The first Gaofen satellite was launched in April 2013, hosting a 400-Kilogram optical imaging payload comprised of two High Resolution Cameras and four Wide Field Imagers. The High Resolution Imagers reportedly cover a ground swath of 69 Kilometers and reach a ground resolution of two meters in the panchromatic band and eight meters for multispectral imagery. The Wide Field Imagers reach a 16-meter resolution but cover a larger ground swath of 830 Kilometers with sensors sensitive in four wavelength bands.
Gaofen-2 headed into orbit in August 2014, outfitted with a single High-Resolution Optical Imaging Payload achieving a ground resolution of 80 centimeters in Panchromatic Mode across a 48-Kilometer swath. Multispectral products from the satellite reach a 3.2-meter resolution.
Gaofen-3 has yet to launch and will deploy a C-Band Synthetic Aperture Radar for all-weather and nighttime imaging at a targeted ground resolution around one meter. The Gaofen-5 satellite is expected to launch next year, carrying a suite of six payloads that include a hyperspectral camera covering visible and shortwave infrared wavelengths, a spectral imager, a greenhouse gas monitoring payload and an infrared detector, a trace gas spectrometer and a multi-angle polarization detector. Gaofen-6 will be a copy of Gaofen-1 to replace it in 2016, at the end of its planned in-orbit life. Further down the road, Gaofen-7 will fly a hyper-spectral stereo imaging payload currently penciled in for launch no earlier than 2018.
Originally, Gaofen was outlined as a program comprised of seven satellites, however, 2015 saw the launches of Gaofen-8 and 9 – likely representing additions to the original constellation in what is a suspected merger of military and civilian programs. The two additional satellites likely originate from the Yaogan military reconnaissance satellite series operated exclusively for military applications while the Gaofen satellites are most likely employed as needed for civilian and military purposes – matching the capabilities of Yaogan in terms of ground resolution.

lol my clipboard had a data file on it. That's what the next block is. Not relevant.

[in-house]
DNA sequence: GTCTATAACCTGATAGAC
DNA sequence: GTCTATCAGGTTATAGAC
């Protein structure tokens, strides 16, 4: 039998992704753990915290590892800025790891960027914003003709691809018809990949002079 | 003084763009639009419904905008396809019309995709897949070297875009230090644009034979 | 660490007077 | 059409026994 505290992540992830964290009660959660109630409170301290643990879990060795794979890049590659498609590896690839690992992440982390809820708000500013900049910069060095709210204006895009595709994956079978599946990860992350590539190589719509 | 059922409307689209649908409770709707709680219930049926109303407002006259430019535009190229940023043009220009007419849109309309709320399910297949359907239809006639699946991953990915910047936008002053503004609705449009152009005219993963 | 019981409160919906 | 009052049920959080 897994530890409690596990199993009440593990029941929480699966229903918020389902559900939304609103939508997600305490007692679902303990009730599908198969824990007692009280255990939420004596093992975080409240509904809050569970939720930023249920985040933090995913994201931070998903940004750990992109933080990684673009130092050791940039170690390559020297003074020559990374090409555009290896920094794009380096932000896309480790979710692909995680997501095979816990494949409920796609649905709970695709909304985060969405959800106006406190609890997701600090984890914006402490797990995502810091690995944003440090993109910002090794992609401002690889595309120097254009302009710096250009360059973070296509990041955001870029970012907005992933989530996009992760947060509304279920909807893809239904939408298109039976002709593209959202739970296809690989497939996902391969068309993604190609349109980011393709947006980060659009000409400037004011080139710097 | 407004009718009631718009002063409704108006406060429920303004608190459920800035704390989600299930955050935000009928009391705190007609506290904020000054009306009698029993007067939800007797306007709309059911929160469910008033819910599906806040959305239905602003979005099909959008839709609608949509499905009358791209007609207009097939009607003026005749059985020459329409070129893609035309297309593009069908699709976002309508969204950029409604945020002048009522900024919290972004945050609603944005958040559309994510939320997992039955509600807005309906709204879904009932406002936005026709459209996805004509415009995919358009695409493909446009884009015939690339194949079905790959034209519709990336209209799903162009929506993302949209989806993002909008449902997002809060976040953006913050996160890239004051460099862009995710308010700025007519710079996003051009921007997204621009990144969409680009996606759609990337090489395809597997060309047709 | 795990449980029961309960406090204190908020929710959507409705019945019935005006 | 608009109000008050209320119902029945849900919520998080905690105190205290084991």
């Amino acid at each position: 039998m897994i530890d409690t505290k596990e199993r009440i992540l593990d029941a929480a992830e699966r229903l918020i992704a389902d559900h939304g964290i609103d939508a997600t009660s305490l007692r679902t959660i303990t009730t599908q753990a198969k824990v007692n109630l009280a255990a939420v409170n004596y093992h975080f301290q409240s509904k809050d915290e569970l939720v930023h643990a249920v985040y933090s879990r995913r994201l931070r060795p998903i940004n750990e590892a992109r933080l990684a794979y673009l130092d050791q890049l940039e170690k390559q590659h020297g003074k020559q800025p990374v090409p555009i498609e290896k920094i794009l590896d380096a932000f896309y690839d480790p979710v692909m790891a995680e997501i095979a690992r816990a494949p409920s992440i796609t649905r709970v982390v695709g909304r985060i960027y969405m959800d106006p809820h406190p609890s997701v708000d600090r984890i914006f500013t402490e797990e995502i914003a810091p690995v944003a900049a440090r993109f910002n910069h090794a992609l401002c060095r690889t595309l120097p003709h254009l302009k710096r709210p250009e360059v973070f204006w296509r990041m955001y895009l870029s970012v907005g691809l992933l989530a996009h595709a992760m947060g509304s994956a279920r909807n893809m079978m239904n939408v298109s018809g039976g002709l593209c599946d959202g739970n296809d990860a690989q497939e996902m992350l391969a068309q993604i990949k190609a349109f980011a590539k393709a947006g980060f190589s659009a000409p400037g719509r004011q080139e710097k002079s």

Gaofen-4 stands out within the CHEOS program as it marks the first time China deploys a Remote Sensing satellite to Geostationary Orbit from where it can deliver around-the-clock imagery of areas in China and surrounding territories. The 4,600-Kilogram satellite makes use of a hexagonal platform with two two-panel solar arrays for power generation and a large optical baffle on its Earth-facing deck.
The Gaofen-4 satellite is outfitted with a staring imager hosting a common optical system focusing light on a visible and infrared detector system. The staring camera has to be pointed to the desired location on Earth and can capture frames around 400 x 400 Kilometers in size. A ground resolution of 50 meters is achieved in the visible wavelengths while the infrared imager reaches a resolution better than 400 meters – realizing a resolution better than current staring imagers deployed to Geostationary Orbit. Being sensitive for infrared wavelengths permits the satellite to complete nighttime imaging operations.